Koidula, Lydia

The following article is from The Great Soviet Encyclopedia (1979). It might be outdated or ideologically biased.

Koidula, Lydia


(pseudonym of Lydia Emilie Florentine Jannsen). Born Dec. 12 (24), 1843, in Vandra, in present-day Pärnu Raion; died July 30 (Aug. 11), 1886, in Kronstadt. Estonian poet and playwright.

Koidula’s work was first published in 1863. She is known in the history of Estonian literature as a lyric poet and the author of the collections of poems Field Flowers (1866) and The Emajögi Nightingale (1867). Her work reached its prime in the atmosphere of the national movement of the 1860’s through 1880’s. Koidula’s romantic poetry is an impassioned expression of love for the homeland and for her people, who were enslaved by Baltic barons. She sought to awaken in her people a national consciousness, the will to struggle, and faith in the future. She advocated the unity of the Estonian people, but she failed to see that social contradictions were developing. Many of Koidula’s poems became popular songs. She laid the foundation for the national drama with her plays The Cousin From Saaremaa (1870) and Such a Mulk, or a Hundred Pura of Salt (1872). Koidula’s works influenced the development of Estonian literature. The Koidula House-Museum was opened in Pärnu in 1945. In 1946 her remains were transferred to Tallinn.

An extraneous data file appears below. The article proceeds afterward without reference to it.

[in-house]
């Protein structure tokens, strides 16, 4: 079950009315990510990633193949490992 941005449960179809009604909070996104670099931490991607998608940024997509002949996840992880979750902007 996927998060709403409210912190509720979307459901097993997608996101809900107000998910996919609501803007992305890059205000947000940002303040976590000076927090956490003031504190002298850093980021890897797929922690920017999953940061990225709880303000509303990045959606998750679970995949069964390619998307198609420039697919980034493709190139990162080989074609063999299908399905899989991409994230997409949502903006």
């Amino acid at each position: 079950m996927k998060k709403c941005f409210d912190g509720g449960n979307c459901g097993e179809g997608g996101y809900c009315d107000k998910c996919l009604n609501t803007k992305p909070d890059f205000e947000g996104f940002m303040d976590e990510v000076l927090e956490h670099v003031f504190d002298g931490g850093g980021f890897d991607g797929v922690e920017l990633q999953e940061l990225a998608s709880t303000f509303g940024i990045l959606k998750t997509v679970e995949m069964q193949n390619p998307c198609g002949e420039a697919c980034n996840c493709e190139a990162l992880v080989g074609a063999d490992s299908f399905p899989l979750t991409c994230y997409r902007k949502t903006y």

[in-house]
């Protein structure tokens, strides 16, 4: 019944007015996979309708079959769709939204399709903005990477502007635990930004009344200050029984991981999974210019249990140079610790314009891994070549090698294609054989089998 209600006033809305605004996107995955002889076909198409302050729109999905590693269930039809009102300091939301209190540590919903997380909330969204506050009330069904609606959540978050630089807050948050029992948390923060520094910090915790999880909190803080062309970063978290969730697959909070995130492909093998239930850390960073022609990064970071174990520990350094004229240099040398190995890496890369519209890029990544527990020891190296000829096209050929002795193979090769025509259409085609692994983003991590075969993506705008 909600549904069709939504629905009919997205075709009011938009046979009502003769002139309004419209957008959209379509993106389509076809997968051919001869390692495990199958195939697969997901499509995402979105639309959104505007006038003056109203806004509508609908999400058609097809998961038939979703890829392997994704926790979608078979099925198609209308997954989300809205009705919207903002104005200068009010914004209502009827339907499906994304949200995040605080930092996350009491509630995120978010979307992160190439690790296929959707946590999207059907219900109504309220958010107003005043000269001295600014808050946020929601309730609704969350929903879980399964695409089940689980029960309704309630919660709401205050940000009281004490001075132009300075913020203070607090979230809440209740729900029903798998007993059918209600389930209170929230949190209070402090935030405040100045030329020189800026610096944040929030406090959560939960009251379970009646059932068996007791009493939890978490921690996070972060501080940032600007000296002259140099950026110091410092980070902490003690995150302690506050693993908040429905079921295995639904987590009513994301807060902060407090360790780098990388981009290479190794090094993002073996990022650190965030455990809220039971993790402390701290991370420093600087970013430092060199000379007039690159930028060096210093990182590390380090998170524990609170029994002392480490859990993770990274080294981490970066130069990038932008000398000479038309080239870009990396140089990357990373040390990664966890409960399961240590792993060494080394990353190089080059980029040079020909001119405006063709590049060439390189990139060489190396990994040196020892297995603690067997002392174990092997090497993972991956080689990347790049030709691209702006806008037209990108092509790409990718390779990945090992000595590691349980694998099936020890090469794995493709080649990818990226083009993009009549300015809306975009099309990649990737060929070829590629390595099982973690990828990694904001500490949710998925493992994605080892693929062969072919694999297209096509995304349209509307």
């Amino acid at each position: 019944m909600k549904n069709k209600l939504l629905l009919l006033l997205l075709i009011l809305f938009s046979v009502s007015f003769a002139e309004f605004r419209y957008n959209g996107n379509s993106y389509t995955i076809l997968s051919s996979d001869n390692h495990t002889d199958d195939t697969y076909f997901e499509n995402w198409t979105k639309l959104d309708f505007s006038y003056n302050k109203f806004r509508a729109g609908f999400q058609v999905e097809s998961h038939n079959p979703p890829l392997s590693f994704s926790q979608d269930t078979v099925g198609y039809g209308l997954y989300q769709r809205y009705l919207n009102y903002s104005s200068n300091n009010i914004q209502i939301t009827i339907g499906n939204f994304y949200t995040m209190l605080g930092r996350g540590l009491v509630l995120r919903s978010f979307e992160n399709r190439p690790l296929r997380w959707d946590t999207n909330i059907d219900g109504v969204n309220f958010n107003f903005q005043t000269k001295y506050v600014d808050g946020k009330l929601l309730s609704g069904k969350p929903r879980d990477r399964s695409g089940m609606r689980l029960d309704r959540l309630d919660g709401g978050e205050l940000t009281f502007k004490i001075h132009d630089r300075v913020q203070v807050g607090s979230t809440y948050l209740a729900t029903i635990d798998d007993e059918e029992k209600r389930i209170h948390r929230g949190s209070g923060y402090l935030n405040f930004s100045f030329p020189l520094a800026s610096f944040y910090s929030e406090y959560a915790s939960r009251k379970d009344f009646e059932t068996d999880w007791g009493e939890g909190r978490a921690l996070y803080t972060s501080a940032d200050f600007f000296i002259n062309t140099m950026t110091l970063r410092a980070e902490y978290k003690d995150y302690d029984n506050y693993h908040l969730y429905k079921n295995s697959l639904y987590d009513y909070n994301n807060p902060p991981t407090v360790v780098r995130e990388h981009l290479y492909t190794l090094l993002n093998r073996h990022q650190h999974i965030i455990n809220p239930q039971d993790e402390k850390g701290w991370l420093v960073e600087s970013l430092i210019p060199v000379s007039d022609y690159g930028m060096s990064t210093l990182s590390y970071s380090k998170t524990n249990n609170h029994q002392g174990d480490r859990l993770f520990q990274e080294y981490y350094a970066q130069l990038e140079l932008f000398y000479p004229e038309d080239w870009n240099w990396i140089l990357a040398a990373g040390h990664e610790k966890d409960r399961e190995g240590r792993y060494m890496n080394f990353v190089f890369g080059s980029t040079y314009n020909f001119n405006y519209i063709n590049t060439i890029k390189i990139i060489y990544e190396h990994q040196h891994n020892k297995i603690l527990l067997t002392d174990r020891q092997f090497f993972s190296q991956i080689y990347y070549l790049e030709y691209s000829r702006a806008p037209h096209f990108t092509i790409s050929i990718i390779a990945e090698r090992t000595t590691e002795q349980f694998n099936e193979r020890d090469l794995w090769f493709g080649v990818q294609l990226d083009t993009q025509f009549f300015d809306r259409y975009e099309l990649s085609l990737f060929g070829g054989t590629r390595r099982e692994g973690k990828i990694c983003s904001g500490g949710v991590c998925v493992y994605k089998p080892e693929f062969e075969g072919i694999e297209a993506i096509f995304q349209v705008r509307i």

Kogutud luuletused. Tartu, 1925.
Teosed, vols. 1–2. Tallinn, 1957.
Luuletused. Tallinn, 1969.
In Russian translation: Stikhi. Moscow, 1945.
Izbrannoe. Tallinn, 1950.
Izbrannoe. Moscow, 1961.


Vinkel’, A. “O zhiznennom i tvorcheskom puti Lidii Koidula.” In the collection Ob estonskoi literature. Tallinn, 1956.
Sööt, B. Lydia Koidula. Tallinn, 1961.
Pöldmäe, R. Koidula teater. Tallinn, 1963.
Mihcla, K. Lydia Koidula elu ja looming. Tallinn, 1965.
Eesti kirjanduse ajalugu, vol. 2. Tallinn, 1966. Pages 249–96.
Laidvee, H. Lydia Koidula, bibliografia, 1861–1966. Tallinn, 1971.
The Great Soviet Encyclopedia, 3rd Edition (1970-1979). © 2010 The Gale Group, Inc. All rights reserved.
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